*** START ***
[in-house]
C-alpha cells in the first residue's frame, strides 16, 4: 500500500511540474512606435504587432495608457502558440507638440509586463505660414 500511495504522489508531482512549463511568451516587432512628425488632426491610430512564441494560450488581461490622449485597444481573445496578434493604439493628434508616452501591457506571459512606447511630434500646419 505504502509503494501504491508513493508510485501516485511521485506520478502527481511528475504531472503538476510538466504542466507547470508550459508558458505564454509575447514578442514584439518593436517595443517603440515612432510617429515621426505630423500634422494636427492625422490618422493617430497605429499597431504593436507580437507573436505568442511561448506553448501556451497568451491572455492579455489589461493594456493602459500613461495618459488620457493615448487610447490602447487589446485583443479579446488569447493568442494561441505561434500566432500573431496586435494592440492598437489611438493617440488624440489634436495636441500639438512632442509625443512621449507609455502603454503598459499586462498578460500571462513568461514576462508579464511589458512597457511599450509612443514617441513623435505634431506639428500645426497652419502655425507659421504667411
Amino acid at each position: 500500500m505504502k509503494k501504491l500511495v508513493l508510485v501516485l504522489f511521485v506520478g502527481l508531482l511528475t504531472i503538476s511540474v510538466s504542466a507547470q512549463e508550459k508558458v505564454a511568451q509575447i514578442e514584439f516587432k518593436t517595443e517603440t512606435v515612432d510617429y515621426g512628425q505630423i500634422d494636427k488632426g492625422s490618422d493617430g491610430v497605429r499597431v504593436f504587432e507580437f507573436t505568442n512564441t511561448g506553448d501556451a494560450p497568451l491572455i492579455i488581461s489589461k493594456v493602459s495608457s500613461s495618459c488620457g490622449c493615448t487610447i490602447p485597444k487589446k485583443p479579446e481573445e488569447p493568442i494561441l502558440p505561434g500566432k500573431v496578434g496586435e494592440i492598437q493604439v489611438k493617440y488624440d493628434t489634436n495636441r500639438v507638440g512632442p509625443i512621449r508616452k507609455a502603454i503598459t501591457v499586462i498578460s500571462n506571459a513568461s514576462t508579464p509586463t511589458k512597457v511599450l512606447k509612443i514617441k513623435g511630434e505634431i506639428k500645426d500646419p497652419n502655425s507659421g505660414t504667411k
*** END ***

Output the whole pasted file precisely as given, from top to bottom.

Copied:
[in-house]
C-alpha cells in the first residue's frame, strides 16, 4: 500500500511540474512606435504587432495608457502558440507638440509586463505660414 500511495504522489508531482512549463511568451516587432512628425488632426491610430512564441494560450488581461490622449485597444481573445496578434493604439493628434508616452501591457506571459512606447511630434500646419 505504502509503494501504491508513493508510485501516485511521485506520478502527481511528475504531472503538476510538466504542466507547470508550459508558458505564454509575447514578442514584439518593436517595443517603440515612432510617429515621426505630423500634422494636427492625422490618422493617430497605429499597431504593436507580437507573436505568442511561448506553448501556451497568451491572455492579455489589461493594456493602459500613461495618459488620457493615448487610447490602447487589446485583443479579446488569447493568442494561441505561434500566432500573431496586435494592440492598437489611438493617440488624440489634436495636441500639438512632442509625443512621449507609455502603454503598459499586462498578460500571462513568461514576462508579464511589458512597457511599450509612443514617441513623435505634431506639428500645426497652419502655425507659421504667411
Amino acid at each position: 500500500m505504502k509503494k501504491l500511495v508513493l508510485v501516485l504522489f511521485v506520478g502527481l508531482l511528475t504531472i503538476s511540474v510538466s504542466a507547470q512549463e508550459k508558458v505564454a511568451q509575447i514578442e514584439f516587432k518593436t517595443e517603440t512606435v515612432d510617429y515621426g512628425q505630423i500634422d494636427k488632426g492625422s490618422d493617430g491610430v497605429r499597431v504593436f504587432e507580437f507573436t505568442n512564441t511561448g506553448d501556451a494560450p497568451l491572455i492579455i488581461s489589461k493594456v493602459s495608457s500613461s495618459c488620457g490622449c493615448t487610447i490602447p485597444k487589446k485583443p479579446e481573445e488569447p493568442i494561441l502558440p505561434g500566432k500573431v496578434g496586435e494592440i492598437q493604439v489611438k493617440y488624440d493628434t489634436n495636441r500639438v507638440g512632442p509625443i512621449r508616452k507609455a502603454i503598459t501591457v499586462i498578460s500571462n506571459a513568461s514576462t508579464p509586463t511589458k512597457v511599450l512606447k509612443i514617441k513623435g511630434e505634431i506639428k500645426d500646419p497652419n502655425s507659421g505660414t504667411k